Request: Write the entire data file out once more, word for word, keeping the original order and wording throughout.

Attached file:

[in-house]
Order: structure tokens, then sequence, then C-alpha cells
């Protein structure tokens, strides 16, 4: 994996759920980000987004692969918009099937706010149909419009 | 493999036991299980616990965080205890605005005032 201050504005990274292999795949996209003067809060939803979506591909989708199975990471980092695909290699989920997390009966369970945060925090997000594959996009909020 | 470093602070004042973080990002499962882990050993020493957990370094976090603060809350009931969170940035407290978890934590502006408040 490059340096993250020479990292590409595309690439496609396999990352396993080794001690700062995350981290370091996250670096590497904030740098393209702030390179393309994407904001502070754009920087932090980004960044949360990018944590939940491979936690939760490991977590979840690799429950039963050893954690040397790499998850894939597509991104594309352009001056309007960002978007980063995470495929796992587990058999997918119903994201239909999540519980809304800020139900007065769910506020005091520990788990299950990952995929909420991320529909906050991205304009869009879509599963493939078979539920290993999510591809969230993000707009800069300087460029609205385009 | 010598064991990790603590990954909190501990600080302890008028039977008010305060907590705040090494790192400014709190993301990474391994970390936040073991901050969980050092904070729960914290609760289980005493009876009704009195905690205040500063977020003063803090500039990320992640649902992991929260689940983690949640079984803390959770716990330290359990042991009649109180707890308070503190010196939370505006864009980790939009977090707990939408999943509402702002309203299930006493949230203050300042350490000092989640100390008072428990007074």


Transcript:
[in-house]
Order: structure tokens, then sequence, then C-alpha cells
């Protein structure tokens, strides 16, 4: 994996759920980000987004692969918009099937706010149909419009 | 493999036991299980616990965080205890605005005032 201050504005990274292999795949996209003067809060939803979506591909989708199975990471980092695909290699989920997390009966369970945060925090997000594959996009909020 | 470093602070004042973080990002499962882990050993020493957990370094976090603060809350009931969170940035407290978890934590502006408040 490059340096993250020479990292590409595309690439496609396999990352396993080794001690700062995350981290370091996250670096590497904030740098393209702030390179393309994407904001502070754009920087932090980004960044949360990018944590939940491979936690939760490991977590979840690799429950039963050893954690040397790499998850894939597509991104594309352009001056309007960002978007980063995470495929796992587990058999997918119903994201239909999540519980809304800020139900007065769910506020005091520990788990299950990952995929909420991320529909906050991205304009869009879509599963493939078979539920290993999510591809969230993000707009800069300087460029609205385009 | 010598064991990790603590990954909190501990600080302890008028039977008010305060907590705040090494790192400014709190993301990474391994970390936040073991901050969980050092904070729960914290609760289980005493009876009704009195905690205040500063977020003063803090500039990320992640649902992991929260689940983690949640079984803390959770716990330290359990042991009649109180707890308070503190010196939370505006864009980790939009977090707990939408999943509402702002309203299930006493949230203050300042350490000092989640100390008072428990007074």